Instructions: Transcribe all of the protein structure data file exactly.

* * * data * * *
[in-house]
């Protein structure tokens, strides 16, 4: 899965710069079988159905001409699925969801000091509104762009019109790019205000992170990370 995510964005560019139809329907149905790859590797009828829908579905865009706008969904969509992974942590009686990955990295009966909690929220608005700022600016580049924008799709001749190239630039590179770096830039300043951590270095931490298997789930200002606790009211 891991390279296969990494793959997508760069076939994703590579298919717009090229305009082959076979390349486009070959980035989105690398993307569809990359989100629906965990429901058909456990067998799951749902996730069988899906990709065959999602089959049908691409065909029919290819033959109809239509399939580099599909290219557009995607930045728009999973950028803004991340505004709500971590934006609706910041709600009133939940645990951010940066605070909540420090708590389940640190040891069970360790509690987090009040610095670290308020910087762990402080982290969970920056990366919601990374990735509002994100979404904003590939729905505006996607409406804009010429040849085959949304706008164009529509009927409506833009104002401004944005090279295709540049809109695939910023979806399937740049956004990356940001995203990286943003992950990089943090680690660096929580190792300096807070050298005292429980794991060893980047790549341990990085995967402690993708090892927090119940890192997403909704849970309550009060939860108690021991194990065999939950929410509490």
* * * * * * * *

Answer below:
[in-house]
């Protein structure tokens, strides 16, 4: 899965710069079988159905001409699925969801000091509104762009019109790019205000992170990370 995510964005560019139809329907149905790859590797009828829908579905865009706008969904969509992974942590009686990955990295009966909690929220608005700022600016580049924008799709001749190239630039590179770096830039300043951590270095931490298997789930200002606790009211 891991390279296969990494793959997508760069076939994703590579298919717009090229305009082959076979390349486009070959980035989105690398993307569809990359989100629906965990429901058909456990067998799951749902996730069988899906990709065959999602089959049908691409065909029919290819033959109809239509399939580099599909290219557009995607930045728009999973950028803004991340505004709500971590934006609706910041709600009133939940645990951010940066605070909540420090708590389940640190040891069970360790509690987090009040610095670290308020910087762990402080982290969970920056990366919601990374990735509002994100979404904003590939729905505006996607409406804009010429040849085959949304706008164009529509009927409506833009104002401004944005090279295709540049809109695939910023979806399937740049956004990356940001995203990286943003992950990089943090680690660096929580190792300096807070050298005292429980794991060893980047790549341990990085995967402690993708090892927090119940890192997403909704849970309550009060939860108690021991194990065999939950929410509490």